Whoopi Goldberg Says 'Fake News' Story Put Her Life In Danger

Goldberg is planning to sue the man who published a damaging story about her online.

Whoopi Goldberg has responded to a news story that she says not only made false claims about her, but also put her life in danger.

On March 1, a conservative website falsely reported that Goldberg had said during an episode of “The View” that the widow of fallen Navy SEAL William “Ryan” Owens, who received a standing ovation during President Donald Trump’s first address to Congress, was merely seeking attention. Goldberg said no such thing.

On the Monday broadcast of “The View,” she set the record straight.

“[The article] endangered my family’s life and it endangered my life,” the 61-year-old actress said. “It turns out the entire website was created by a guy who just wanted to see how quickly stories he made up would spread.”

Goldberg said the story made her and members of her family the target of harassment as other outlets picked up the bogus comments.

“I know you’re in Costa Rica, sir, but if I hadn’t been made aware of this, I could have found out about this at the end of a barrel of a gun,” Goldberg said.

“So I’m going to try and get some legislation going that says, ‘If you’re going to involve someone in fake news, you should have their permission.’ You shouldn’t be able to just put stuff out there,” she continued. “Because clearly you don’t care what could have happened to me, or to my family — or the fact that there’s a lot of people who said, ‘Well, I know you said it.’”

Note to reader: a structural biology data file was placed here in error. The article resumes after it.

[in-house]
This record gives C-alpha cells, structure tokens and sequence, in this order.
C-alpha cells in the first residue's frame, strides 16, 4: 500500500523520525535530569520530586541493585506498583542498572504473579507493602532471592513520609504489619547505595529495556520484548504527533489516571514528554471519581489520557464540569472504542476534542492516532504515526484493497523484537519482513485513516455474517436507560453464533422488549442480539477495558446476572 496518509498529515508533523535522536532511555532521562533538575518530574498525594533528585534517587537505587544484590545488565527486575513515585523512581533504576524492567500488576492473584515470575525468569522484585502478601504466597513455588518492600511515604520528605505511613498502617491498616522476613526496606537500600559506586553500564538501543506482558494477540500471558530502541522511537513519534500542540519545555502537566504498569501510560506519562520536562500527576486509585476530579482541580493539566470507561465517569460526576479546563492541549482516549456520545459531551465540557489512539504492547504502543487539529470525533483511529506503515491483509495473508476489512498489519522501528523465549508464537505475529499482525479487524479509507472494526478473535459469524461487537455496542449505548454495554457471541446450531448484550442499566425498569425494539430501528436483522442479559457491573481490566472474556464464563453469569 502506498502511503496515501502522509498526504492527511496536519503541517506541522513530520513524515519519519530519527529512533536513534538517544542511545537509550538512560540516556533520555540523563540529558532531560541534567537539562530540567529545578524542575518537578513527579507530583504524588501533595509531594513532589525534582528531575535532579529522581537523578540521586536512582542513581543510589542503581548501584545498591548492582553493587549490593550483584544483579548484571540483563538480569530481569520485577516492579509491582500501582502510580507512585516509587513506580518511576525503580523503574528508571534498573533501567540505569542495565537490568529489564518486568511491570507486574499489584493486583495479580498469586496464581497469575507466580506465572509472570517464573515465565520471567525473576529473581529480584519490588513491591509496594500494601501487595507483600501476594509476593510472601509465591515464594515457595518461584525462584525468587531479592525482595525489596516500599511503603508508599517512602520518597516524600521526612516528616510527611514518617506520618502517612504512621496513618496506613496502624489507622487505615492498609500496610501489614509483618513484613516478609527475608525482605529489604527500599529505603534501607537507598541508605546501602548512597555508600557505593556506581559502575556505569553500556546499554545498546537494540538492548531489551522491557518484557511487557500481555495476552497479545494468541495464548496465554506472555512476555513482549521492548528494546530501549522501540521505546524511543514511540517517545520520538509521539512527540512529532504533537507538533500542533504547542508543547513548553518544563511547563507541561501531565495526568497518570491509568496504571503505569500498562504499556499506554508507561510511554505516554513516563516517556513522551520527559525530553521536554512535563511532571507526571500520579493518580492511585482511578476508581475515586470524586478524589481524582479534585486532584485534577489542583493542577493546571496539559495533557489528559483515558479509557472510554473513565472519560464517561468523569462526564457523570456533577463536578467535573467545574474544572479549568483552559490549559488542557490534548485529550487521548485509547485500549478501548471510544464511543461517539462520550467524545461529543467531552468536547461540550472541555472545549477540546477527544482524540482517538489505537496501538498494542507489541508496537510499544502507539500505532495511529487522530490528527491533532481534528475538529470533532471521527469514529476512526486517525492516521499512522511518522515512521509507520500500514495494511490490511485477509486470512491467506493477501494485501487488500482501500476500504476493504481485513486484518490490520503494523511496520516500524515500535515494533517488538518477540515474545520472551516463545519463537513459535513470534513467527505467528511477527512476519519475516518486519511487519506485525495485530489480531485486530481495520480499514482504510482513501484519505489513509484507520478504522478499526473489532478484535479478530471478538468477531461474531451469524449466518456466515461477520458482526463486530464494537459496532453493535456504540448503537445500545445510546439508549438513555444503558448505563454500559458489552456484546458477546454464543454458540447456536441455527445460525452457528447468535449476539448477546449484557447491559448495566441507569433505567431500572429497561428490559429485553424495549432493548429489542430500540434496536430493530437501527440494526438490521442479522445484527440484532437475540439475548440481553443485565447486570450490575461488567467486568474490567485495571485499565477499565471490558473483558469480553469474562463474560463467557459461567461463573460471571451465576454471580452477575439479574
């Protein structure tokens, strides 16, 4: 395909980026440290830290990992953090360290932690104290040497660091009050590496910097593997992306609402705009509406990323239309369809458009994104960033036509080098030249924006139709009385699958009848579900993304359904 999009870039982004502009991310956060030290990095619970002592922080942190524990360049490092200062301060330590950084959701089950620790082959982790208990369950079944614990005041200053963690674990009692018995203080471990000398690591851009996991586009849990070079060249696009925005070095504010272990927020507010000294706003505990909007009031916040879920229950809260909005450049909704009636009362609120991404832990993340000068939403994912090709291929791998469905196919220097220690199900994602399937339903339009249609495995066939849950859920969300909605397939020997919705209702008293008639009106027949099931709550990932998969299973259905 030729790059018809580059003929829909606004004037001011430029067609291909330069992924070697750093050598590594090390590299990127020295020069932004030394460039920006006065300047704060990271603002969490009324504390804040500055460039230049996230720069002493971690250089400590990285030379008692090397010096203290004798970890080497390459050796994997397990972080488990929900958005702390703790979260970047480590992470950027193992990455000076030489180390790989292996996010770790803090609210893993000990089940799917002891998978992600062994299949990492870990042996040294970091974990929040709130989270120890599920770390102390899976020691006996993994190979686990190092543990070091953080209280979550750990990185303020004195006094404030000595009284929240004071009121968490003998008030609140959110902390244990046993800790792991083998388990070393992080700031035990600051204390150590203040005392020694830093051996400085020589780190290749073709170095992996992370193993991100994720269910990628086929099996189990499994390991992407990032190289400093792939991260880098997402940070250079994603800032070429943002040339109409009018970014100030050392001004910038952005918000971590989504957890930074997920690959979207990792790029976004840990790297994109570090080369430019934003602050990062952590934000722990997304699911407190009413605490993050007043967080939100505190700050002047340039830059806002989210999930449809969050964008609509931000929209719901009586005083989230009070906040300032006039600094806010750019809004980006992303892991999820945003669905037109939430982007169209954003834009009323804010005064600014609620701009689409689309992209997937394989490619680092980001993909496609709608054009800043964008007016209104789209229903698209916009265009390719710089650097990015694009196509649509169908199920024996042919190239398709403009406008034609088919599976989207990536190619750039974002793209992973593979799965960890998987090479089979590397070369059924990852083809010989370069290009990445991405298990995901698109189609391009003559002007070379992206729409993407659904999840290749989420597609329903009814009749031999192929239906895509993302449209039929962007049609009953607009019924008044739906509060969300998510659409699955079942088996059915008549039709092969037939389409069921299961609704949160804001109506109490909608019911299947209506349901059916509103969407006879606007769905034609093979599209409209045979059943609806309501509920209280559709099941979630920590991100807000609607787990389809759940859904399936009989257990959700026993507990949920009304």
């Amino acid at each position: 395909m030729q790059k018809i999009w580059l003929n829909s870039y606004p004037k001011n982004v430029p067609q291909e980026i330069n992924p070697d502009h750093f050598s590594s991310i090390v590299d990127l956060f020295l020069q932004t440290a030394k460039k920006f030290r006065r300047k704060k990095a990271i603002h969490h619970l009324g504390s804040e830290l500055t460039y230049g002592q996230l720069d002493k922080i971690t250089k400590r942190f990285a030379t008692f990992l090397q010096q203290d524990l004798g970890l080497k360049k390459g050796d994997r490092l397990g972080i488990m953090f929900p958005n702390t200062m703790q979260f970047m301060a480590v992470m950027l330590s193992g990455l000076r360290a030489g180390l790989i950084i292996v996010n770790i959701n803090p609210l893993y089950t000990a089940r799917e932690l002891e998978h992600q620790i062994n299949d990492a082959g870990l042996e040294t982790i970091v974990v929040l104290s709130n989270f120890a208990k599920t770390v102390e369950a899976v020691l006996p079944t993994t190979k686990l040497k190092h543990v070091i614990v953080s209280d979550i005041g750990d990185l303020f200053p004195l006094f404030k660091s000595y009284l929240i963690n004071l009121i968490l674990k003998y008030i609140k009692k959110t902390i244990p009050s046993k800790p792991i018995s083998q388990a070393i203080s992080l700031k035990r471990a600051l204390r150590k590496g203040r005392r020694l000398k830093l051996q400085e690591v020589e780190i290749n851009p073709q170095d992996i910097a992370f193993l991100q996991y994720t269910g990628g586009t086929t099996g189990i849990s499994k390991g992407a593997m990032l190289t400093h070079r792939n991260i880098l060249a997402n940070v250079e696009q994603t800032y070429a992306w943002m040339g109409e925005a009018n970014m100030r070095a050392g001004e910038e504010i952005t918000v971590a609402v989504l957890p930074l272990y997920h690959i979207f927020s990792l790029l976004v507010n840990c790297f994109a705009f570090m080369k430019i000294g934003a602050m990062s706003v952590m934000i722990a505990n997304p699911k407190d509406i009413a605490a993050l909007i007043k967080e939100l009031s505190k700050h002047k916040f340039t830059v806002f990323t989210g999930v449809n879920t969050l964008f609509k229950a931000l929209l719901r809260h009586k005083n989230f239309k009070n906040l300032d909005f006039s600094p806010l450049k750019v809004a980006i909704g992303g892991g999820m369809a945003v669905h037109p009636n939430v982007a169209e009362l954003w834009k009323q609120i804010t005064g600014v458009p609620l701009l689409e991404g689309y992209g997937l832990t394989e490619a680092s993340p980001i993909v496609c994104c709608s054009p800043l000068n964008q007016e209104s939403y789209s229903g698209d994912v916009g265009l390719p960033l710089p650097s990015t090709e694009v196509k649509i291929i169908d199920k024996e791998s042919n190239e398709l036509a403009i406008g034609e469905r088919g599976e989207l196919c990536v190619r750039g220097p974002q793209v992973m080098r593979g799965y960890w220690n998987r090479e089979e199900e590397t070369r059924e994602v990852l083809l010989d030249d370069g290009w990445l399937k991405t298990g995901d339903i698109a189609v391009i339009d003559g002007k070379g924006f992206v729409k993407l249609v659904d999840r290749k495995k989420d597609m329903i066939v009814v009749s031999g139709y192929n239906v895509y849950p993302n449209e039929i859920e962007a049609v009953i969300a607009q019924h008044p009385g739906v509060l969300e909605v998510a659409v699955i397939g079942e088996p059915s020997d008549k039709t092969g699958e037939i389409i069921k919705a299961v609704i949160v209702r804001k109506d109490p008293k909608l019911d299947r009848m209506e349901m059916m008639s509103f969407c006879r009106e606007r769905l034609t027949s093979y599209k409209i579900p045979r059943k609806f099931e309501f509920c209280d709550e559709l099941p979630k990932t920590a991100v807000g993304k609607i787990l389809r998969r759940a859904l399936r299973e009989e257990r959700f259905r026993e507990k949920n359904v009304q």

The “View” host threatened to sue the American man she says posted the false story.

“So again, it is a lie, all you have to do is check the website and see what actually went on on the show that day,” she said. “Sir, the fact that you don’t give a crap that it endangered me is unconscionable and I’m going to get my lawyer and I’m coming for you.”

UPDATE: 1:08 p.m. ― James McDaniel, the creator of the site “The Underground Report,” which Goldberg was referring to in her statement, issued a response. In a blog post published Tuesday, McDaniel clarified that his site was intended as a satirical parody site. He stated that the site included a disclaimer “that made it clear that my writings were entirely based in fiction and that everything I wrote was satire or fake news.” That disclaimer is linked to a separate page of the site. The footer at the bottom of each article page, however, appears to have been changed to include that disclaimer language, where it previously said the site was “dedicated to bringing the truth to the public.” Read McDaniel’s full statement here.

CORRECTION: This article previously misstated that Goldberg made her remarks on Tuesday’s program; it was Monday’s. Language has also been amended to clarify which parts of the website have been changed.

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